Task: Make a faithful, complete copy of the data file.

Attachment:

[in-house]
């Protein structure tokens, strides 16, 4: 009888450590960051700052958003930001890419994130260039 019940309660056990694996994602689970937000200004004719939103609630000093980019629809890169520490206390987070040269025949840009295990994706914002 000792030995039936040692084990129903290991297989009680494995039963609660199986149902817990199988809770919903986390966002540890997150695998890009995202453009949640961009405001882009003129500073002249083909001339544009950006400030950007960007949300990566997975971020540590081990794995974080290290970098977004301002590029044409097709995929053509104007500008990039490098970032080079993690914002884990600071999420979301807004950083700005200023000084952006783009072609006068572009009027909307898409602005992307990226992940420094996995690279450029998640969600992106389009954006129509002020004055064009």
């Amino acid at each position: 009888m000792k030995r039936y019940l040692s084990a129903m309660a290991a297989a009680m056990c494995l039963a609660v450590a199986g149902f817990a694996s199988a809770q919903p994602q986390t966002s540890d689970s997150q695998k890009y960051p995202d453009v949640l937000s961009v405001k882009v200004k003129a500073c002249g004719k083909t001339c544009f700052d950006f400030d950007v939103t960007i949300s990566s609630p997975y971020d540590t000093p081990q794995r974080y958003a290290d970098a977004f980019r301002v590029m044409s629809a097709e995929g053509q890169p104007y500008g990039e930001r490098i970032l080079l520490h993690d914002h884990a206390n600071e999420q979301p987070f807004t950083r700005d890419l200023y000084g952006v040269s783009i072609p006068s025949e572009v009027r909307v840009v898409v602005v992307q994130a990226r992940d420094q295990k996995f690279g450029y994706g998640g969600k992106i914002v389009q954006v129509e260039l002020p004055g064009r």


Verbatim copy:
[in-house]
């Protein structure tokens, strides 16, 4: 009888450590960051700052958003930001890419994130260039 019940309660056990694996994602689970937000200004004719939103609630000093980019629809890169520490206390987070040269025949840009295990994706914002 000792030995039936040692084990129903290991297989009680494995039963609660199986149902817990199988809770919903986390966002540890997150695998890009995202453009949640961009405001882009003129500073002249083909001339544009950006400030950007960007949300990566997975971020540590081990794995974080290290970098977004301002590029044409097709995929053509104007500008990039490098970032080079993690914002884990600071999420979301807004950083700005200023000084952006783009072609006068572009009027909307898409602005992307990226992940420094996995690279450029998640969600992106389009954006129509002020004055064009």
């Amino acid at each position: 009888m000792k030995r039936y019940l040692s084990a129903m309660a290991a297989a009680m056990c494995l039963a609660v450590a199986g149902f817990a694996s199988a809770q919903p994602q986390t966002s540890d689970s997150q695998k890009y960051p995202d453009v949640l937000s961009v405001k882009v200004k003129a500073c002249g004719k083909t001339c544009f700052d950006f400030d950007v939103t960007i949300s990566s609630p997975y971020d540590t000093p081990q794995r974080y958003a290290d970098a977004f980019r301002v590029m044409s629809a097709e995929g053509q890169p104007y500008g990039e930001r490098i970032l080079l520490h993690d914002h884990a206390n600071e999420q979301p987070f807004t950083r700005d890419l200023y000084g952006v040269s783009i072609p006068s025949e572009v009027r909307v840009v898409v602005v992307q994130a990226r992940d420094q295990k996995f690279g450029y994706g998640g969600k992106i914002v389009q954006v129509e260039l002020p004055g064009r």